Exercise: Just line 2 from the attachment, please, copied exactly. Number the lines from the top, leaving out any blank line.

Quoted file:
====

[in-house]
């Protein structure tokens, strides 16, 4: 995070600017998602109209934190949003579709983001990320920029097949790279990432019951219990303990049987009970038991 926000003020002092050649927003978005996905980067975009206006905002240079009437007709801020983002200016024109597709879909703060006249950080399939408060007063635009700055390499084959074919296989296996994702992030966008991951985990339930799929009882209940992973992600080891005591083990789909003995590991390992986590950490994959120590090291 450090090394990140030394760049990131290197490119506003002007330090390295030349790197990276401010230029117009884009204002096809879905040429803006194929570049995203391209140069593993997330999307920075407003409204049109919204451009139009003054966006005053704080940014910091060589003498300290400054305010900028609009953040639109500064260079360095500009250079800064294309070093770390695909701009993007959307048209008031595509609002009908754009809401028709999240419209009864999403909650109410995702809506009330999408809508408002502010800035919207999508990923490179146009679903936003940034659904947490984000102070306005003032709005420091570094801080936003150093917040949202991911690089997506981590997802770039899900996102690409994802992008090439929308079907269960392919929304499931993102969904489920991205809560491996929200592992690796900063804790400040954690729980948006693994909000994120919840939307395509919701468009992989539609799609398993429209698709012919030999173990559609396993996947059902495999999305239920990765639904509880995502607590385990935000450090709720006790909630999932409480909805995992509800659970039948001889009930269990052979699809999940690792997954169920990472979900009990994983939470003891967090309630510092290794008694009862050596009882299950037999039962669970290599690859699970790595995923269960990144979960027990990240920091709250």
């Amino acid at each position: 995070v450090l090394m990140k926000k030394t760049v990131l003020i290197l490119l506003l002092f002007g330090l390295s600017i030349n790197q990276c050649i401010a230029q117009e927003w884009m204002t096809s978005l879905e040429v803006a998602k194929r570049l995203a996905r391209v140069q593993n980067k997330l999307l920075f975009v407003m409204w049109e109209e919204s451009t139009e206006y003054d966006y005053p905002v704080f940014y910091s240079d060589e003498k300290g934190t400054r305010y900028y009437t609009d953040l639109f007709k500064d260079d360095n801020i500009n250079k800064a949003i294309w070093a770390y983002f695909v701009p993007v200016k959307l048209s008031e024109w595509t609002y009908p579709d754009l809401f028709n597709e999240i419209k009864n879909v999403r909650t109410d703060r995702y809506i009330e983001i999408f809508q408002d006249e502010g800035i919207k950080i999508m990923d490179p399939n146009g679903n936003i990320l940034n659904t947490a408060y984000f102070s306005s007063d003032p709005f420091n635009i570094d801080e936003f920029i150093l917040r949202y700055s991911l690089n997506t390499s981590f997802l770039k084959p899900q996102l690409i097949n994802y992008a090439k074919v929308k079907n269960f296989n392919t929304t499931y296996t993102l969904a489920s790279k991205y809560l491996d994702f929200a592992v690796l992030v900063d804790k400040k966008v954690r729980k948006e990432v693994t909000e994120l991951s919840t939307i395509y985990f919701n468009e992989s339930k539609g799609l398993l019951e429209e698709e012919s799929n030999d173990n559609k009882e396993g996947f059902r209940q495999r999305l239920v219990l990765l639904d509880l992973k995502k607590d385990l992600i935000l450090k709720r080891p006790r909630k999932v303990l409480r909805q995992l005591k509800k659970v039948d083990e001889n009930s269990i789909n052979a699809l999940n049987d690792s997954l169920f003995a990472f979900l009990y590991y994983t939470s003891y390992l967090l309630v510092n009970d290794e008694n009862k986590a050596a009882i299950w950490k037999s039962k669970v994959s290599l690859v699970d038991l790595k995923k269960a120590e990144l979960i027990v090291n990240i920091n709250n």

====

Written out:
């Protein structure tokens, strides 16, 4: 995070600017998602109209934190949003579709983001990320920029097949790279990432019951219990303990049987009970038991 926000003020002092050649927003978005996905980067975009206006905002240079009437007709801020983002200016024109597709879909703060006249950080399939408060007063635009700055390499084959074919296989296996994702992030966008991951985990339930799929009882209940992973992600080891005591083990789909003995590991390992986590950490994959120590090291 450090090394990140030394760049990131290197490119506003002007330090390295030349790197990276401010230029117009884009204002096809879905040429803006194929570049995203391209140069593993997330999307920075407003409204049109919204451009139009003054966006005053704080940014910091060589003498300290400054305010900028609009953040639109500064260079360095500009250079800064294309070093770390695909701009993007959307048209008031595509609002009908754009809401028709999240419209009864999403909650109410995702809506009330999408809508408002502010800035919207999508990923490179146009679903936003940034659904947490984000102070306005003032709005420091570094801080936003150093917040949202991911690089997506981590997802770039899900996102690409994802992008090439929308079907269960392919929304499931993102969904489920991205809560491996929200592992690796900063804790400040954690729980948006693994909000994120919840939307395509919701468009992989539609799609398993429209698709012919030999173990559609396993996947059902495999999305239920990765639904509880995502607590385990935000450090709720006790909630999932409480909805995992509800659970039948001889009930269990052979699809999940690792997954169920990472979900009990994983939470003891967090309630510092290794008694009862050596009882299950037999039962669970290599690859699970790595995923269960990144979960027990990240920091709250």